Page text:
SAN FRANCISCO — Erin Mote is a technologist and hands-on middle school principal with a strong belief in the power of personalized learning. Yet when she talks about the future, she is clear about how hard looking ahead can be.
“We need to be honest, this is super new,” Mote told a packed audience during a session at the New Schools Venture Fund Summit on Wednesday, where she described how letting students learn at their own pace is transforming Brooklyn Lab School, a New York City charter school she co-founded in 2014, which has a waiting list of 1,600. “We as a movement need to not just talk about where we are successful, but where we are struggling.”
Struggles and triumphs are all part of the conversation at this annual conference by NSVF, a venture philanthropy that supports education reform and puts on a conference filled with networking, internal debates and plenty of soul searching about what is working in schools.
Instead, the crowd of well-known education reformers and charter advocates, along with lots of teachers from across the U.S., spoke about their struggles to figure out a new era of education post-Common Core standards, one that recognizes the frustration many teachers felt about a hyper-focus on standardized testing.
The new approaches come with some new buzzwords – such as student agency, technology-enabled learning and social and emotional learning, for example – but also with a lot of willingness to acknowledge a lack of answers.
“These are folks trying to do something different, for academic progress and social and emotional progress, and measuring things like that are hard,” said Betheny Gross, who is leading a study of personalized learning at the Center on Reinventing Public Education (CRPE) in Seattle. “Does it work? We’ve got very little to go on.”
Gross acknowledged that researchers are struggling, even as hundreds of school districts are recognizing that students “should be self-aware, know their own strengths, interests and pursue their personal and academic goals and learning passions,” (according to a definition from the Henry County Schools in Virginia passed out during the summit).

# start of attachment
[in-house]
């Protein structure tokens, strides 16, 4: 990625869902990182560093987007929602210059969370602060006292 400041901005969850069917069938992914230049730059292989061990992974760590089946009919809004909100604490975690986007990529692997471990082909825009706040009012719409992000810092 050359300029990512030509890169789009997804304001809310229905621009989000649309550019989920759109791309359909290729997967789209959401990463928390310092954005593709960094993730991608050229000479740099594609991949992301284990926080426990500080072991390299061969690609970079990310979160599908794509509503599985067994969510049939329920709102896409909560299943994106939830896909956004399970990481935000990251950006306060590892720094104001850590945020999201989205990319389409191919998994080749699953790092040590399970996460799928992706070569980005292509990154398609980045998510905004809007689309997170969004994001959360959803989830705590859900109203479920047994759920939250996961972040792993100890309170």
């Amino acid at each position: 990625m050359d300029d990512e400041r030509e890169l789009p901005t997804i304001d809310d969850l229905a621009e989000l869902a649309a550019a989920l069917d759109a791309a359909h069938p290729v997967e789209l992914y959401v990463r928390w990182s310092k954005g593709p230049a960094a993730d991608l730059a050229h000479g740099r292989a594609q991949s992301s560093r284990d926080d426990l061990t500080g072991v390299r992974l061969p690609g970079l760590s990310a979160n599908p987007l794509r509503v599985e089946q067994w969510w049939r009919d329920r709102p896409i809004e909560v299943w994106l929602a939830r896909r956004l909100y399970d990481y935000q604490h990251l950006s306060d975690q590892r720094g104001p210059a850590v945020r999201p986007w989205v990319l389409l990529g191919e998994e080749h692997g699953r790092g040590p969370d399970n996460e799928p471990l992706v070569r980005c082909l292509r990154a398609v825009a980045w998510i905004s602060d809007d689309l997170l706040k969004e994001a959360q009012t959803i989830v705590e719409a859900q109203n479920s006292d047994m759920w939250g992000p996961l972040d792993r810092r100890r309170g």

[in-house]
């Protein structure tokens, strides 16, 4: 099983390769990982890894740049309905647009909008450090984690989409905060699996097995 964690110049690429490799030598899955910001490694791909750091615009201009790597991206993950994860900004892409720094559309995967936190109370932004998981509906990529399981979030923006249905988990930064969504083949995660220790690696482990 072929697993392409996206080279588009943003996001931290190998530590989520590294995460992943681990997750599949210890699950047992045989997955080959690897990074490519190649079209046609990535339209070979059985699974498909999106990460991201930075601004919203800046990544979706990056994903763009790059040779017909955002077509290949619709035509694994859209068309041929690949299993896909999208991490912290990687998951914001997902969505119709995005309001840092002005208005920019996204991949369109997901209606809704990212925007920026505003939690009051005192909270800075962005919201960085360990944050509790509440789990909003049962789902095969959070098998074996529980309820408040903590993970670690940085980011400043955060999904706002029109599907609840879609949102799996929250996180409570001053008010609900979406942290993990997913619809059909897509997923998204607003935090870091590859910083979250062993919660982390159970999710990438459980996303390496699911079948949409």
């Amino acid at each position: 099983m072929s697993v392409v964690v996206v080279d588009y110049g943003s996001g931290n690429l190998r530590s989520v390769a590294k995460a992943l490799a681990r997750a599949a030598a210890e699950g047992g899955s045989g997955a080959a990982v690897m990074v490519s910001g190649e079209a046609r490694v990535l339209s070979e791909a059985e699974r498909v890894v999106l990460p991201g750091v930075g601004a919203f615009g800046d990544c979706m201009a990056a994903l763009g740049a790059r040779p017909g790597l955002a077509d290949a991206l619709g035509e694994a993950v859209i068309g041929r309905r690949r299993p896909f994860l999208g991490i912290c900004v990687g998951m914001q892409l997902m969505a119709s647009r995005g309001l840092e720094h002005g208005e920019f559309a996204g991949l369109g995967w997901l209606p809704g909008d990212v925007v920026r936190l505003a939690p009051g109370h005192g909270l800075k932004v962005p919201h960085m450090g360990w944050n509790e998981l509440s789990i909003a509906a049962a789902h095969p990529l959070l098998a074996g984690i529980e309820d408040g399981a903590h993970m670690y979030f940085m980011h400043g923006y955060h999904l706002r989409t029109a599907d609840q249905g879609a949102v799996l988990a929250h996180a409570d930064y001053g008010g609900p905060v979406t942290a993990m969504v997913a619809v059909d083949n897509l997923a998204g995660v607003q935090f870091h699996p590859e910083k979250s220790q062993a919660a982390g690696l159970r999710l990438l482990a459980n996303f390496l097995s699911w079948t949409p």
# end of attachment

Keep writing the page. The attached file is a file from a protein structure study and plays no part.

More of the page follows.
She also made it a point to note how enthusiastic many teachers seem to be about personalized learning.
“I see teachers who say to me, ‘This is why I got into teaching, not to make sure kids pass the state test,’ ” Gross said. “So there is a tremendous amount of enthusiasm and a sincere hope to get this right. At the same time, I see teachers who are struggling.”
That struggle has also been noticed by Jessie Woolley-Wilson, the CEO of Dreambox, an online K-8 math program, who told panelists at a personalized learning session that teachers are often inundated by all the data they are collecting, and may need help making sense of it.
Mote of Brooklyn Lab had a good answer: Build data dashboards – and simplify them. The school also gives teachers time during the school day to look at what the data they’ve collected on students is telling them, so they can focus on what students need to learn.
“We want teachers to have their Sundays back,’’ she said.
It’s not just data that is overwhelming teachers, said Jessica Berlinski of SEL Tech Consulting, which works with education leaders across the country to help match their needs (and those of their students) with the best tech tools and digital interventions available.
“We have an equity problem, and if you want to look at lifting up and identifying barriers to learning, we have to personalize tools to help them [students and teachers] with social and emotional learning,” Berlinski said. “But we don’t have enough people who know what the best tools are.”
At The Hechinger Report, our own reporting on various forms of non-traditional learning has found an array of new names taking center stage, like deeper, flexible, innovative, student-centered, learner-centered, personalized, project-based, purposeful, real-world, mastery-based, competency-based and individualized.
We see it as part of our job to help the public understand why different ways of learning are essential to solving an urgent need: improving U.S. schools so they do a better job of preparing citizens for solving the complex problems of a future many of us can’t even imagine.
And that includes jobs, Mote said, that do not even exist yet, as technology continues to change how we educate and how we measure success.
“We are trying to innovate in a system that is judging us by old metrics,’’ she said.